De Blasio cannot run for reelection next year thanks to the city’s term-limit law, giving him freedom to ignore the calls of interest groups. And when aides pushed back on the wisdom of the move, the mayor pointed to his own daily pummeling in the press, as if to say the knocks he was going to get weren’t worse than the ones he’d gotten. “I’m willing to do it,” he said at one staff meeting as his staff ticked through the criticisms.
The decision to reopen schools comes at a time when President-elect Joe Biden is urging school districts across the country to do the same, and when Anthony Fauci, the federal government’s leading infectious-disease expert, says that schools should open before bars are permitted to. Across Europe, even as countries have gone into strict lockdowns, schools — and in particular elementary schools, where the rates of infection remain low and where online schooling isn’t as effective — have remained open.
Over the summer, the national teachers union had set a 5 percent positive-test threshold; de Blasio favored a far stricter 3 percent test threshold — an effort, aides said, to show teachers that he was serious about safety. Still, the United Federation of Teachers head Michael Mulgrew said there were still not enough safety measures in place, and threatened a strike. Although many political professionals have come to feel that the UFT’s political prowess is overstated, they were still better organized than parents who wanted schools to open, and many of the candidates running to replace de Blasio in 2021 echoed the union’s concerns. “Let’s listen to teachers,” said Scott Stringer, the city comptroller and a mayoral front-runner.
Many educators wanted to return to the classroom, but the loudest and most organized faction wanted the schools to remain closed, and by aligning himself with them, Mulgrew quieted down his most persistent critics in the union. With no countervailing force of parents or politicians looking to keep schools open, for a moment last summer it seemed as if one faction of the union was in charge of city education policy.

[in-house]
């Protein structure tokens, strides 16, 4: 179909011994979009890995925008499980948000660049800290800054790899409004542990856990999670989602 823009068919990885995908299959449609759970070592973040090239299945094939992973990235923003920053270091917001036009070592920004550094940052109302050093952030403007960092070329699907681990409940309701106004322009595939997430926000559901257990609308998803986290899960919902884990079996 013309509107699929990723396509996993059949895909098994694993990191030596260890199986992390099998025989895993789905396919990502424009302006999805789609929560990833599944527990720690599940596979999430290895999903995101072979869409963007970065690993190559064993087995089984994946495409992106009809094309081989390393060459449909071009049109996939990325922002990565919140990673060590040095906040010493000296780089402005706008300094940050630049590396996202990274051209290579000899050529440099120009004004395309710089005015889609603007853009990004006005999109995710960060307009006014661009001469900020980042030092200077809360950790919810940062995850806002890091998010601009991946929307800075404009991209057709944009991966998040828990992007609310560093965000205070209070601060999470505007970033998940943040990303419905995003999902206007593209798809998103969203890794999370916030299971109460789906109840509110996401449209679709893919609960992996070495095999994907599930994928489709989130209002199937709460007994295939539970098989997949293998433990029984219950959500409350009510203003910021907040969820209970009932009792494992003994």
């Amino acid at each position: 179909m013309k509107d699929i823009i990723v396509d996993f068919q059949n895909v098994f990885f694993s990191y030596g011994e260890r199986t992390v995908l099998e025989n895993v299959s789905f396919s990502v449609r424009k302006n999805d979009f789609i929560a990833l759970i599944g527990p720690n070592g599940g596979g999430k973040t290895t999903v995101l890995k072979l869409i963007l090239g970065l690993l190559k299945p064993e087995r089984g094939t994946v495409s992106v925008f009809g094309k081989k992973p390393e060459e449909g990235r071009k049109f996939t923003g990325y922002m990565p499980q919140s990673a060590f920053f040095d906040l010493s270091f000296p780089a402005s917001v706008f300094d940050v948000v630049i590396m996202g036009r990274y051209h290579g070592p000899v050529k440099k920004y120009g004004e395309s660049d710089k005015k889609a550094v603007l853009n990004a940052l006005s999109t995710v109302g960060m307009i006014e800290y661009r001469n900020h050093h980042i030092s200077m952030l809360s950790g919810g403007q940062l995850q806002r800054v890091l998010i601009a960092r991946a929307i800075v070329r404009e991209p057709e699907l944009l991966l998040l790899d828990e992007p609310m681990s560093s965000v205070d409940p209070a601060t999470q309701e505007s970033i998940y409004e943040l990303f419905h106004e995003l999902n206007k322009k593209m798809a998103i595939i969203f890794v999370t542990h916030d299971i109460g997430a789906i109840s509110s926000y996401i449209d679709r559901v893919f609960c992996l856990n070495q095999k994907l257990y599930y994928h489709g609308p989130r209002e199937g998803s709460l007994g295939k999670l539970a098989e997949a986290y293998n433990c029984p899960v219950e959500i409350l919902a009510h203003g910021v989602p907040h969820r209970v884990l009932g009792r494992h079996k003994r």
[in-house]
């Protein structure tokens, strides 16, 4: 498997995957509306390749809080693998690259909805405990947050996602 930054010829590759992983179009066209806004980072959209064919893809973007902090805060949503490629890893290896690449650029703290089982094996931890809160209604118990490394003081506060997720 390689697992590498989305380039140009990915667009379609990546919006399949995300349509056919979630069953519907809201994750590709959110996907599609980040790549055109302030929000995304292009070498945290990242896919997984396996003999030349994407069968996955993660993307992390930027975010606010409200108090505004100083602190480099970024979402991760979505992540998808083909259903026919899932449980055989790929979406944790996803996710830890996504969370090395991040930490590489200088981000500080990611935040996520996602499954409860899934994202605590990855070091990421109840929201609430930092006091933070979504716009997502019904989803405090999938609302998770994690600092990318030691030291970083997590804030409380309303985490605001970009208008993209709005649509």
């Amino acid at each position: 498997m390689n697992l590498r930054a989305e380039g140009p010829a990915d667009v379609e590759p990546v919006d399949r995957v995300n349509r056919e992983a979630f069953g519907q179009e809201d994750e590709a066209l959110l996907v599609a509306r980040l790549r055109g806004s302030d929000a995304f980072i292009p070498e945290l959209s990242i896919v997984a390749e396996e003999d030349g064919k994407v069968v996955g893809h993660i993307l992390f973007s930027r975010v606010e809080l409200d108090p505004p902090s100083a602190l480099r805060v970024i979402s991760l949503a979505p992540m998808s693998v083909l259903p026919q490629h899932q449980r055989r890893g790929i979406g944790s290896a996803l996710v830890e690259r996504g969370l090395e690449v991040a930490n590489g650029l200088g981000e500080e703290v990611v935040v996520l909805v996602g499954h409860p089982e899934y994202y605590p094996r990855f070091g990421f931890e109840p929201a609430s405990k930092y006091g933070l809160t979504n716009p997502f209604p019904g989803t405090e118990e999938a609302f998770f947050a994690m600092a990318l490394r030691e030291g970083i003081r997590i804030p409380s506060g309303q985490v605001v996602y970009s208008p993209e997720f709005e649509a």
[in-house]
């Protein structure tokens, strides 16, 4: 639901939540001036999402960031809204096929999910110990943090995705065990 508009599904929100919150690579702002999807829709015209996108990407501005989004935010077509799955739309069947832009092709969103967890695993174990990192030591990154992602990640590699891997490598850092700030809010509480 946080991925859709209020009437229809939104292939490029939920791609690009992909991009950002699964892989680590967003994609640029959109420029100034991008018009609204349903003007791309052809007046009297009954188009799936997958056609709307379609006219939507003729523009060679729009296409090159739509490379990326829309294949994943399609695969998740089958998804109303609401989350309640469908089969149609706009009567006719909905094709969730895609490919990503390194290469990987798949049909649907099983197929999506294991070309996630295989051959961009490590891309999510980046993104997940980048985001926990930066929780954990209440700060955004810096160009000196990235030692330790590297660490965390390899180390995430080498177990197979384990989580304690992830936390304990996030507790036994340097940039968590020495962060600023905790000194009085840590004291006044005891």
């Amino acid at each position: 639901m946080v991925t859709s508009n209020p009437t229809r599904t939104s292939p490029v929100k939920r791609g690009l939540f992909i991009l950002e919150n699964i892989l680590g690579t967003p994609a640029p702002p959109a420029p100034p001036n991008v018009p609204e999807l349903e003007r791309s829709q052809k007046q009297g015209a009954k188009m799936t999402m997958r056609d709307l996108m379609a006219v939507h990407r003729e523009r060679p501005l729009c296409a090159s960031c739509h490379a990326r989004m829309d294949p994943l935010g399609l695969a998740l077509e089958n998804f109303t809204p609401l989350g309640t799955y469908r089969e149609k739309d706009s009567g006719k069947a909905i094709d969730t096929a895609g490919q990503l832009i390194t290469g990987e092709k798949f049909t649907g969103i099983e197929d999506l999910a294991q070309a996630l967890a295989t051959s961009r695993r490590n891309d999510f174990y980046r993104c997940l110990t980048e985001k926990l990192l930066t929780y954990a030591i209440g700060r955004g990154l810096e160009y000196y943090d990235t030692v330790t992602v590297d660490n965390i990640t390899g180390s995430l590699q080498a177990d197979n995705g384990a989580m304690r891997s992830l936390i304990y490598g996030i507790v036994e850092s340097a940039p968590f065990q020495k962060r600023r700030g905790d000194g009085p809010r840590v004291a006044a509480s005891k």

De Blasio relented and agreed to delay school openings and further increase safety protocols, including additional testing, ventilation, and cleaning of schools. Eventually, hundreds of thousands of students returned to school. But many hundreds of thousands elected to go remote full time. The racial breakdown has been stark and unexpected. Middle and upper-middle class white students have been the most eager to return, and poorer students of color have mostly stuck to stay-at-home learning — a product, experts say, of the neighborhoods where the pandemic hit hardest.
The de Blasio administration meanwhile convened a situation room staffed by personnel from the mayor’s office, the Department of Education, the Office of Emergency Management, and other agencies to track outbreaks and close schools accordingly. Slowly, the city’s test-positivity rate ticked upward from its August ebb, even as the rate in schools remained below 0.25 percent, meaning that it was safer to be in school than not to be.